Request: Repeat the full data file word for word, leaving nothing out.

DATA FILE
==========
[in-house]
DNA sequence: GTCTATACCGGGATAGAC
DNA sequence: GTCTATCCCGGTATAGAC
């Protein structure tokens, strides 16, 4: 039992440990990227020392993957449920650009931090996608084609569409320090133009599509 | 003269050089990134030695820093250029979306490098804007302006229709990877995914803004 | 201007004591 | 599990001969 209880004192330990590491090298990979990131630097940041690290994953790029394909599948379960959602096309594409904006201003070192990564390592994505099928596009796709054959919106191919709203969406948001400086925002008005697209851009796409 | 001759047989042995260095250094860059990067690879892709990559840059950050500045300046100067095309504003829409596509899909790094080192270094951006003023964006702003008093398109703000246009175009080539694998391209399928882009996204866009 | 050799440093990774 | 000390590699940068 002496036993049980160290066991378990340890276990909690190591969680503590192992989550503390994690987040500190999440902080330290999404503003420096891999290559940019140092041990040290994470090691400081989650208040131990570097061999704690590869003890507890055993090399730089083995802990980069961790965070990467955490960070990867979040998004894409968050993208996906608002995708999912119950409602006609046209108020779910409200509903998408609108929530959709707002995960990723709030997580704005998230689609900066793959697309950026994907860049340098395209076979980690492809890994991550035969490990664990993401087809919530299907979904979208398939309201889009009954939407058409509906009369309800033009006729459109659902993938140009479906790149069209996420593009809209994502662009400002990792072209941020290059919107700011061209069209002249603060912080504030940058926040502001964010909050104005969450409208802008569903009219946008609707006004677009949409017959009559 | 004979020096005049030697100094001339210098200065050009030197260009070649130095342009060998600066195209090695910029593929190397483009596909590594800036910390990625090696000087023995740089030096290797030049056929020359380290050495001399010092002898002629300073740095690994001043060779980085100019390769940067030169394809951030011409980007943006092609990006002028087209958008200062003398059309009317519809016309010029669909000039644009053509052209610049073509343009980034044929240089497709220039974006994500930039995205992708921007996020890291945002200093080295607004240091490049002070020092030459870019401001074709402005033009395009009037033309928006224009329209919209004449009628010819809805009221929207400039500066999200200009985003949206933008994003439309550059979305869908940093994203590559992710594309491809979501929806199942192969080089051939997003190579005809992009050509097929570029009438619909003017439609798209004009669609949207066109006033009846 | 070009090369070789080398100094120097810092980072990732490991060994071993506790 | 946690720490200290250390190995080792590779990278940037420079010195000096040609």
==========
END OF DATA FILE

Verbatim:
[in-house]
DNA sequence: GTCTATACCGGGATAGAC
DNA sequence: GTCTATCCCGGTATAGAC
């Protein structure tokens, strides 16, 4: 039992440990990227020392993957449920650009931090996608084609569409320090133009599509 | 003269050089990134030695820093250029979306490098804007302006229709990877995914803004 | 201007004591 | 599990001969 209880004192330990590491090298990979990131630097940041690290994953790029394909599948379960959602096309594409904006201003070192990564390592994505099928596009796709054959919106191919709203969406948001400086925002008005697209851009796409 | 001759047989042995260095250094860059990067690879892709990559840059950050500045300046100067095309504003829409596509899909790094080192270094951006003023964006702003008093398109703000246009175009080539694998391209399928882009996204866009 | 050799440093990774 | 000390590699940068 002496036993049980160290066991378990340890276990909690190591969680503590192992989550503390994690987040500190999440902080330290999404503003420096891999290559940019140092041990040290994470090691400081989650208040131990570097061999704690590869003890507890055993090399730089083995802990980069961790965070990467955490960070990867979040998004894409968050993208996906608002995708999912119950409602006609046209108020779910409200509903998408609108929530959709707002995960990723709030997580704005998230689609900066793959697309950026994907860049340098395209076979980690492809890994991550035969490990664990993401087809919530299907979904979208398939309201889009009954939407058409509906009369309800033009006729459109659902993938140009479906790149069209996420593009809209994502662009400002990792072209941020290059919107700011061209069209002249603060912080504030940058926040502001964010909050104005969450409208802008569903009219946008609707006004677009949409017959009559 | 004979020096005049030697100094001339210098200065050009030197260009070649130095342009060998600066195209090695910029593929190397483009596909590594800036910390990625090696000087023995740089030096290797030049056929020359380290050495001399010092002898002629300073740095690994001043060779980085100019390769940067030169394809951030011409980007943006092609990006002028087209958008200062003398059309009317519809016309010029669909000039644009053509052209610049073509343009980034044929240089497709220039974006994500930039995205992708921007996020890291945002200093080295607004240091490049002070020092030459870019401001074709402005033009395009009037033309928006224009329209919209004449009628010819809805009221929207400039500066999200200009985003949206933008994003439309550059979305869908940093994203590559992710594309491809979501929806199942192969080089051939997003190579005809992009050509097929570029009438619909003017439609798209004009669609949207066109006033009846 | 070009090369070789080398100094120097810092980072990732490991060994071993506790 | 946690720490200290250390190995080792590779990278940037420079010195000096040609």